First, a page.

operating on sun gear 336 of differential unit 218 which sun gear is connected by a shaft 349 to a gear 351, shaft 349 extending through sleeve shaft 327 to make the connection. Gear 351 meshes with a gear 352 which latter gear is connected by a motor output sleeve shaft 354 to the hydrostatic motor 356. The hydrostatic pump 358 is input driven through a gear train which has an annular gear 359 connected to the converter housing 226 and meshing with an idler gear 361. Gear 361 meshes with an annular gear 365 which is connected by a pump input sleeve shaft 367 to the hydrostatic pump 358, the input shaft 242 of the forward and reverse drive unit 212 extending freely through both shafts 367 and 354. Preferably, the hydrostatic pump 358 and hydrostatic motor 356 are axially aligned as one unit and located between the gears 36S and 352 with their central axis coinciding with that of the shaft 242 which then extends freely through the hydrostatic pump and motor steer unit. The pump 358 has a variable displacement and the motor 356 has a fixed displacement and the hydrostatic unit is conditionable to hold motor output shaft 354 and to drive the motor output shaft in either direction at infinitely variable speed.

The drive producing clutches and brakes are conventional friction drive establishing devices of the friction plate type each having a suitable fluid motor which is operated by fluid pressure to effect engagement of the device. Each of these devices also has suitable retraction spring means, not shown, that operate on exhaust of the fluid pressure to effect disengagement of the device. The output mechanical brakes 299 and 316 have conventional structure and are operated simul taneously by conventional linkage which includes a rotary or otherwise movable member such as shaft 370 shown in FIG. 20 which shaft turns during engagement and disengagement of these brakes.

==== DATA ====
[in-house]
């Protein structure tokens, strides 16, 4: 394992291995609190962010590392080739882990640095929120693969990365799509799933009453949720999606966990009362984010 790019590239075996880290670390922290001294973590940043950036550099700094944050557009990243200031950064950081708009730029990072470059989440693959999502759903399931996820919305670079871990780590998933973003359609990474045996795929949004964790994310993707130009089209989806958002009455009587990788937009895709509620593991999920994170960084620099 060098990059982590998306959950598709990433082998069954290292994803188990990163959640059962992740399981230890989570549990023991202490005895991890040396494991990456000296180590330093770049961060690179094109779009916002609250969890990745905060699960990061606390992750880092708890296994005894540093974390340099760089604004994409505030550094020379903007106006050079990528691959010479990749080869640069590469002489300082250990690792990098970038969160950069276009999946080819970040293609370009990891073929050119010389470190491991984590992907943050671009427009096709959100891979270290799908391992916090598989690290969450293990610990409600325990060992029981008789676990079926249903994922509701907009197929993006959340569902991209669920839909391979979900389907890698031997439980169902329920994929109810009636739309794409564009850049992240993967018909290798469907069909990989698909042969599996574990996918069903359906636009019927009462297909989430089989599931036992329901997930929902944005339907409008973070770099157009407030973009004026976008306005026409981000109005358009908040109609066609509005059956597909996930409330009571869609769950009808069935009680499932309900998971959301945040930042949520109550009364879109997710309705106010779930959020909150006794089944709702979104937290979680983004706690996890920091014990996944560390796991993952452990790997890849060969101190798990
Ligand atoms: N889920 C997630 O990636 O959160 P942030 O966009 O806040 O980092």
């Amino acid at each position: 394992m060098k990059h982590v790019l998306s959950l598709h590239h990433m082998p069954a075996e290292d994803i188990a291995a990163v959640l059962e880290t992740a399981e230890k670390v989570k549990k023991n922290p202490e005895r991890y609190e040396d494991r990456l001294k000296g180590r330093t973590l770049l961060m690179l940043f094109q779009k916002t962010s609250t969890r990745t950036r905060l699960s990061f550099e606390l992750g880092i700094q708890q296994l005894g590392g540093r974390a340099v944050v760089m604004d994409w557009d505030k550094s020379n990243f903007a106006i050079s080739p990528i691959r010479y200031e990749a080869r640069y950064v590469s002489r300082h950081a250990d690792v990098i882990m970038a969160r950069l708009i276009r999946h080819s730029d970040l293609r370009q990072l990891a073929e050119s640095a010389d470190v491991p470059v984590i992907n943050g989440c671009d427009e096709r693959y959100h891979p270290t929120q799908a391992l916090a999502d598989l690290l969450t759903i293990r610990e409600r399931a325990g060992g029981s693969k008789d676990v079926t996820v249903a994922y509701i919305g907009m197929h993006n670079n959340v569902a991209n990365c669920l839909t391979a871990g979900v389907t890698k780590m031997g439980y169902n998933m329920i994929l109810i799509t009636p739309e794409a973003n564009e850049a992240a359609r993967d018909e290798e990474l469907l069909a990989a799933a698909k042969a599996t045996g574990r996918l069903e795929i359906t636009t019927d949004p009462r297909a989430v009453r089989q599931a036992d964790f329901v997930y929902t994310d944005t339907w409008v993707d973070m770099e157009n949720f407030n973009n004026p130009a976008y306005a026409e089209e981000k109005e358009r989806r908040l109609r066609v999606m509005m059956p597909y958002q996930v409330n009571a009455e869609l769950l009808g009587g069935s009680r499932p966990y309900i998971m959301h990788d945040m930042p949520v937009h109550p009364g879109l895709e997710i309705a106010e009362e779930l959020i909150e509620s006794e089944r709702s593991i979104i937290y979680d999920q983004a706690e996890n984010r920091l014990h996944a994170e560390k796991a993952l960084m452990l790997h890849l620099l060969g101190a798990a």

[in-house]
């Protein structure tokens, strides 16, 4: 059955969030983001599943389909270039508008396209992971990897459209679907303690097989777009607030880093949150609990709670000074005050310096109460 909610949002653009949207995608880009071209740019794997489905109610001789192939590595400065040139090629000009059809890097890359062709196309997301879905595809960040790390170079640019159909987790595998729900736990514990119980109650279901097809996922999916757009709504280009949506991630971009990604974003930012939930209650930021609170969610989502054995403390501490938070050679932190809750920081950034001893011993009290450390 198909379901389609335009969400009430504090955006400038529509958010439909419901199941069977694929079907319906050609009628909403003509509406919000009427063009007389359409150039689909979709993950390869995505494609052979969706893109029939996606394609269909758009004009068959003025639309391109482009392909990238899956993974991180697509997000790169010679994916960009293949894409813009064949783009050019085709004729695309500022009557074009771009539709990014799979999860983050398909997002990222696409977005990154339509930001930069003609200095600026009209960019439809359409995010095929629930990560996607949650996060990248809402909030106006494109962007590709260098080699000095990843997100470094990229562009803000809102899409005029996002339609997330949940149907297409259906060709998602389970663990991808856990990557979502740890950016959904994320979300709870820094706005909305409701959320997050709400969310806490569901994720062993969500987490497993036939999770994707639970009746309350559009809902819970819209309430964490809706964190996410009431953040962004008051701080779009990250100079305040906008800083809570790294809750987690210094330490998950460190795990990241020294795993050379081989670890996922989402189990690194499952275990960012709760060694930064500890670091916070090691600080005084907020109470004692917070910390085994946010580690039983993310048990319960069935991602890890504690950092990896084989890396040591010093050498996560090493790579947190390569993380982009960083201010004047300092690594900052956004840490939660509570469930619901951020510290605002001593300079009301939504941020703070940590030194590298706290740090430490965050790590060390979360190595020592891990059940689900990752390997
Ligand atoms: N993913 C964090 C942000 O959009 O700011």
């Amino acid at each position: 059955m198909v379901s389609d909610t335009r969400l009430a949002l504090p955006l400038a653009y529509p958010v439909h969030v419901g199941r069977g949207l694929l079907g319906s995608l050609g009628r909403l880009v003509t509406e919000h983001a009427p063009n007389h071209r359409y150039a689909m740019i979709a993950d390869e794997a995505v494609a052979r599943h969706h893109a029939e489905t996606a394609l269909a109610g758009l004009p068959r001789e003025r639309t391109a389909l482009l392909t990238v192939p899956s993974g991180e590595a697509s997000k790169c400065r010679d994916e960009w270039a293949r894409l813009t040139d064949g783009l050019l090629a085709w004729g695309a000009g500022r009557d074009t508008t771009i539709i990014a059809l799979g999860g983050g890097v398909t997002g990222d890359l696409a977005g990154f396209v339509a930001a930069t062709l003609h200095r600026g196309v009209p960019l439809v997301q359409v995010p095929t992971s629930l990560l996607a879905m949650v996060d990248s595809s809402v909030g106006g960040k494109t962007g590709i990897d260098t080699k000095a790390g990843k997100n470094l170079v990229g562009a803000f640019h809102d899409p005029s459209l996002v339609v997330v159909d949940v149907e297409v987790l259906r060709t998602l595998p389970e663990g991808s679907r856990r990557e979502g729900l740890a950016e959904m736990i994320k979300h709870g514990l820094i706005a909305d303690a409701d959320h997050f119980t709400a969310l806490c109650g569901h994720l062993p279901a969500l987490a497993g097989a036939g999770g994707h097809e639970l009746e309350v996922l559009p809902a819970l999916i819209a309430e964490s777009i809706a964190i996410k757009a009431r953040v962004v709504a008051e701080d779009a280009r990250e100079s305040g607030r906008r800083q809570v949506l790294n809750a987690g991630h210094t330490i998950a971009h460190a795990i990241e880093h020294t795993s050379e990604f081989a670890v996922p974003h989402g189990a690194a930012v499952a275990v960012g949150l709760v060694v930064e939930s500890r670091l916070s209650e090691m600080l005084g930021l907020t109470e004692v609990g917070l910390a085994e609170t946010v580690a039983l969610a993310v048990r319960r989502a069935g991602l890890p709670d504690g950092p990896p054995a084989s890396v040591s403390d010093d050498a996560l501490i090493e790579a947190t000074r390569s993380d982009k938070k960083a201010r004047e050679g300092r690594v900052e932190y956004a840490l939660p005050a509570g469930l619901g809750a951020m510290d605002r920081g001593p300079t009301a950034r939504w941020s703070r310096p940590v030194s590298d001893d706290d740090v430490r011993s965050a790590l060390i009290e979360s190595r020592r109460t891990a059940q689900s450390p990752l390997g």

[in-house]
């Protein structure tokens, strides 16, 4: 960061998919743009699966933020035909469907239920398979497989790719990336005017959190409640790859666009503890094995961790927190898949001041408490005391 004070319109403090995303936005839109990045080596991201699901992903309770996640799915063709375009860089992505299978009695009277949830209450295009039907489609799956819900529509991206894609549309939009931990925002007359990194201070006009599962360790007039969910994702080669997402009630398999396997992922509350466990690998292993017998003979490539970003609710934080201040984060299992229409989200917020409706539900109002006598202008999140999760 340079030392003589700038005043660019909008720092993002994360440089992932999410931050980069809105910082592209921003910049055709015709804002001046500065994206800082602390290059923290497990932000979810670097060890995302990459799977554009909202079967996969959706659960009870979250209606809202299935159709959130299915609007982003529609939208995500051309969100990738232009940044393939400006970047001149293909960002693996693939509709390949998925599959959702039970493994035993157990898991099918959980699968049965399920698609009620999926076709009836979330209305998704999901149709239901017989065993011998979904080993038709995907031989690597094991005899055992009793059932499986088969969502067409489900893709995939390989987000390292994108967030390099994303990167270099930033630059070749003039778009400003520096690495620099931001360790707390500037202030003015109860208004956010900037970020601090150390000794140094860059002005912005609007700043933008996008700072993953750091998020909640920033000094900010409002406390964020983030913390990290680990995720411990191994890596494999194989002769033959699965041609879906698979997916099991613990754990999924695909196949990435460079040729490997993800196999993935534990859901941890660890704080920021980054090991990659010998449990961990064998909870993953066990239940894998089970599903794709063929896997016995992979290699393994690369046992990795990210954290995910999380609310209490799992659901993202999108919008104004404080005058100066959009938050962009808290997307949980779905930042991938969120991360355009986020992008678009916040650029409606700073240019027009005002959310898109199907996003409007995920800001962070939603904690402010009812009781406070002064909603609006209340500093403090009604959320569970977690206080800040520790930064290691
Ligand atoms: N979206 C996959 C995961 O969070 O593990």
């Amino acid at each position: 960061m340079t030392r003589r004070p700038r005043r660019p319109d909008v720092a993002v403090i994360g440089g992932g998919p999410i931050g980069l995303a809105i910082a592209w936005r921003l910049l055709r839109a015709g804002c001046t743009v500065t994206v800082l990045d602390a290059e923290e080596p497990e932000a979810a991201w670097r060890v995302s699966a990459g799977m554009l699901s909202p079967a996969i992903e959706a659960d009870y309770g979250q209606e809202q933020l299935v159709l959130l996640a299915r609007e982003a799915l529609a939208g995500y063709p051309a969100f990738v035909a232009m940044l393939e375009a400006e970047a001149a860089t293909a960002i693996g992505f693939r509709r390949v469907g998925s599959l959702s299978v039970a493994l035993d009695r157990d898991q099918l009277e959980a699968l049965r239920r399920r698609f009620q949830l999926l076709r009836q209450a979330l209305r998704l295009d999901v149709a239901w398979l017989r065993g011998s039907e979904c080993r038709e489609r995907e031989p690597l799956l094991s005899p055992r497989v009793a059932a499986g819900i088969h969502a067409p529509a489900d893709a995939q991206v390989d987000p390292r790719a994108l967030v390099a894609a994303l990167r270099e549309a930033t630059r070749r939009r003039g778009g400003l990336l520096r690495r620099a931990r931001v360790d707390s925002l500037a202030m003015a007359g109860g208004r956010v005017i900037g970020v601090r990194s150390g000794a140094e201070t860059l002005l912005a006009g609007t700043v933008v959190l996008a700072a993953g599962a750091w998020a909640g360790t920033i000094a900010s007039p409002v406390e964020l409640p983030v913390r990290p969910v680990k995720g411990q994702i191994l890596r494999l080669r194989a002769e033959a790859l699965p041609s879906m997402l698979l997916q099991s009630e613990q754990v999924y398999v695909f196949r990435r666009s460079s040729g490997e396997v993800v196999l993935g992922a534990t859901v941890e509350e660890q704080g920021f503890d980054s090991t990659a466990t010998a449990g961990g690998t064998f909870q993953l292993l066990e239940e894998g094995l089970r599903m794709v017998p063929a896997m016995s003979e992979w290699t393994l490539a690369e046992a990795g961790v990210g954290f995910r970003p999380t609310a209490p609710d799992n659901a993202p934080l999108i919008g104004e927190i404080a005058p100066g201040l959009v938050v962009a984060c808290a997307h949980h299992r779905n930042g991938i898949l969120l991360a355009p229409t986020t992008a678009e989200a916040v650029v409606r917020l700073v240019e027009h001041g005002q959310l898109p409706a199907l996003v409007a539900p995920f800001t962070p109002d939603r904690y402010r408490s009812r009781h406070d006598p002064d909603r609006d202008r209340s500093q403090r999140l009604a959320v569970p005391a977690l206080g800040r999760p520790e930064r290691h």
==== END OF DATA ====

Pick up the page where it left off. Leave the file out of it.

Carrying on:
OPERATION OF POWER TRAIN ARRANGEMENT The power train may be operated to provide four speed or drive ranges in forward and reverse and hydrostatically controlled steering. The first (l) or low low drive range which is considered the lowest drive range and provides the greatest torque multiplication is established by engaging the forward dn've clutch 246 in the case of forward drive and the low low brake 318 and conditioning the hydrostatic steer unit 219 to hold the motor output shaft 354 and thus the controlled sun gear 336 in differential unit 218, all other drive establishing devices being disengaged. Since the carrier 344 in the differential unit is grounded and the sun gear 336 is held by the hydrostatic steer unit, rotation of the other sun gear 339 is also prevented. With ring gears 331 and 332 of the differential unit being driven at the same speed and in the same direction by converter 211 through the forward drive clutch 246, the differential output carriers 322 and 324 are driven in the same direction at the same speed by locked drives. Thus, the sun gears 290 and 306 of steer units 214 and 216 are driven in the same direction which is forward and at the same speed while both of the ring gears 281 and 284 of the steer units are held by the low low brake 318. Therefore, the gear sets 282 and 286 in the steer units act as reduction gear sets with the locked input drives thus provided to drive the power train output shafts 292 and 304 in the forward direction at the same speed. When the speed of the converter turbine 229 reaches a desired value the lockup clutch 238 is engaged to provide mechanical drive instead of the hydraulic drive the rough the converter.